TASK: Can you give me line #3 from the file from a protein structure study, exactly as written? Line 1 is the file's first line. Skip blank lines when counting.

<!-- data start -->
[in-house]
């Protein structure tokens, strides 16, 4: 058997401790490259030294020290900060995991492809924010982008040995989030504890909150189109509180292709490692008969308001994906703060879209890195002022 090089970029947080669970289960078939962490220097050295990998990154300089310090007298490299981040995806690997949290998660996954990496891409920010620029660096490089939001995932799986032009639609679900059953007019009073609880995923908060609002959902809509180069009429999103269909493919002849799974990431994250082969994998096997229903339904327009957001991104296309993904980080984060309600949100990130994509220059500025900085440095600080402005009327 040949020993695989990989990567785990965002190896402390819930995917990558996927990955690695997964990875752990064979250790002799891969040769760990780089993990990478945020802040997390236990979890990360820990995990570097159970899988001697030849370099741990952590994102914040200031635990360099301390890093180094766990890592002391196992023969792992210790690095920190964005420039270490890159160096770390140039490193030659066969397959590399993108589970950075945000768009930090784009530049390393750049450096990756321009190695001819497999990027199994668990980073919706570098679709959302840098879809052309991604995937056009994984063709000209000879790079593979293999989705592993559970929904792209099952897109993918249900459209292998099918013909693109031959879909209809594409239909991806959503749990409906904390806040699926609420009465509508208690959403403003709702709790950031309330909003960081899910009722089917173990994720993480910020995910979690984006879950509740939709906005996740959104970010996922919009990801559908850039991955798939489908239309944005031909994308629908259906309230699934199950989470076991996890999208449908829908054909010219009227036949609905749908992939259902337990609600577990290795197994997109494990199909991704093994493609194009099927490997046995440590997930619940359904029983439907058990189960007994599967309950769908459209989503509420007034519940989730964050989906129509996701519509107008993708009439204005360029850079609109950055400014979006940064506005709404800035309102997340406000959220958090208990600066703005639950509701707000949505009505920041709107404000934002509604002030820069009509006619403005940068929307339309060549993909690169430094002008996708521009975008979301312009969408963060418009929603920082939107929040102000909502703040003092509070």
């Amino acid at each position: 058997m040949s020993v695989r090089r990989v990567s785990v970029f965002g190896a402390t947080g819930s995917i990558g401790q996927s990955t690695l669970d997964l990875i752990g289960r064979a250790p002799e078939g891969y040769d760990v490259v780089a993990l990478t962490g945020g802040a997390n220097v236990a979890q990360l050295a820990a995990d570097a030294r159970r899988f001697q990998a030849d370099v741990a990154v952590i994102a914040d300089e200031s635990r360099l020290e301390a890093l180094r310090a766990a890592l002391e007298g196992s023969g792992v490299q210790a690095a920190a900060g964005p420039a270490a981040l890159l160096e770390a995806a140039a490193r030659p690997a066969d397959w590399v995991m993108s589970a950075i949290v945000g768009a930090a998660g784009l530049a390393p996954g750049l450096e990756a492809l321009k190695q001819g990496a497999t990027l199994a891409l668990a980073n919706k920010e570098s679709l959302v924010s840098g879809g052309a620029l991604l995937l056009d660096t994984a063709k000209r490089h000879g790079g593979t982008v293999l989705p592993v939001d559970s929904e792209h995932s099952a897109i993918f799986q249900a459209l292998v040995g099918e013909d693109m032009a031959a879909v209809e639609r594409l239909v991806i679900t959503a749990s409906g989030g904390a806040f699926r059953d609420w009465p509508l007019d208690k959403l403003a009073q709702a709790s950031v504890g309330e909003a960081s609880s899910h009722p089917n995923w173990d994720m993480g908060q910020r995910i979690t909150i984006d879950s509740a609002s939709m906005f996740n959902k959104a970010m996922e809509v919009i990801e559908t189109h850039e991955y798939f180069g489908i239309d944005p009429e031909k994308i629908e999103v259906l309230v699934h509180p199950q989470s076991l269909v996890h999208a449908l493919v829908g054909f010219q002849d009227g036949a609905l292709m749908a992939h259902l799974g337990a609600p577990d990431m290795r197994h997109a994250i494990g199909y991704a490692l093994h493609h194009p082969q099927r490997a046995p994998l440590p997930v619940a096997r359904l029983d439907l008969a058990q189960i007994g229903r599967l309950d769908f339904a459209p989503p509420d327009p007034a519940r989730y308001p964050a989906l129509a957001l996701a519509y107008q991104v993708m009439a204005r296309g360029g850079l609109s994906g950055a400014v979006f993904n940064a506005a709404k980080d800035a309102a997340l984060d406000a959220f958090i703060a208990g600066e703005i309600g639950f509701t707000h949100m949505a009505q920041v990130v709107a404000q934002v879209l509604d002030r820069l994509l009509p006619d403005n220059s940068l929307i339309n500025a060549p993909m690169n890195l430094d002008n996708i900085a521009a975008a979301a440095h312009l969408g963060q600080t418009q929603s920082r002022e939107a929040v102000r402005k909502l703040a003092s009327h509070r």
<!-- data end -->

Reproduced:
């Amino acid at each position: 058997m040949s020993v695989r090089r990989v990567s785990v970029f965002g190896a402390t947080g819930s995917i990558g401790q996927s990955t690695l669970d997964l990875i752990g289960r064979a250790p002799e078939g891969y040769d760990v490259v780089a993990l990478t962490g945020g802040a997390n220097v236990a979890q990360l050295a820990a995990d570097a030294r159970r899988f001697q990998a030849d370099v741990a990154v952590i994102a914040d300089e200031s635990r360099l020290e301390a890093l180094r310090a766990a890592l002391e007298g196992s023969g792992v490299q210790a690095a920190a900060g964005p420039a270490a981040l890159l160096e770390a995806a140039a490193r030659p690997a066969d397959w590399v995991m993108s589970a950075i949290v945000g768009a930090a998660g784009l530049a390393p996954g750049l450096e990756a492809l321009k190695q001819g990496a497999t990027l199994a891409l668990a980073n919706k920010e570098s679709l959302v924010s840098g879809g052309a620029l991604l995937l056009d660096t994984a063709k000209r490089h000879g790079g593979t982008v293999l989705p592993v939001d559970s929904e792209h995932s099952a897109i993918f799986q249900a459209l292998v040995g099918e013909d693109m032009a031959a879909v209809e639609r594409l239909v991806i679900t959503a749990s409906g989030g904390a806040f699926r059953d609420w009465p509508l007019d208690k959403l403003a009073q709702a709790s950031v504890g309330e909003a960081s609880s899910h009722p089917n995923w173990d994720m993480g908060q910020r995910i979690t909150i984006d879950s509740a609002s939709m906005f996740n959902k959104a970010m996922e809509v919009i990801e559908t189109h850039e991955y798939f180069g489908i239309d944005p009429e031909k994308i629908e999103v259906l309230v699934h509180p199950q989470s076991l269909v996890h999208a449908l493919v829908g054909f010219q002849d009227g036949a609905l292709m749908a992939h259902l799974g337990a609600p577990d990431m290795r197994h997109a994250i494990g199909y991704a490692l093994h493609h194009p082969q099927r490997a046995p994998l440590p997930v619940a096997r359904l029983d439907l008969a058990q189960i007994g229903r599967l309950d769908f339904a459209p989503p509420d327009p007034a519940r989730y308001p964050a989906l129509a957001l996701a519509y107008q991104v993708m009439a204005r296309g360029g850079l609109s994906g950055a400014v979006f993904n940064a506005a709404k980080d800035a309102a997340l984060d406000a959220f958090i703060a208990g600066e703005i309600g639950f509701t707000h949100m949505a009505q920041v990130v709107a404000q934002v879209l509604d002030r820069l994509l009509p006619d403005n220059s940068l929307i339309n500025a060549p993909m690169n890195l430094d002008n996708i900085a521009a975008a979301a440095h312009l969408g963060q600080t418009q929603s920082r002022e939107a929040v102000r402005k909502l703040a003092s009327h509070r």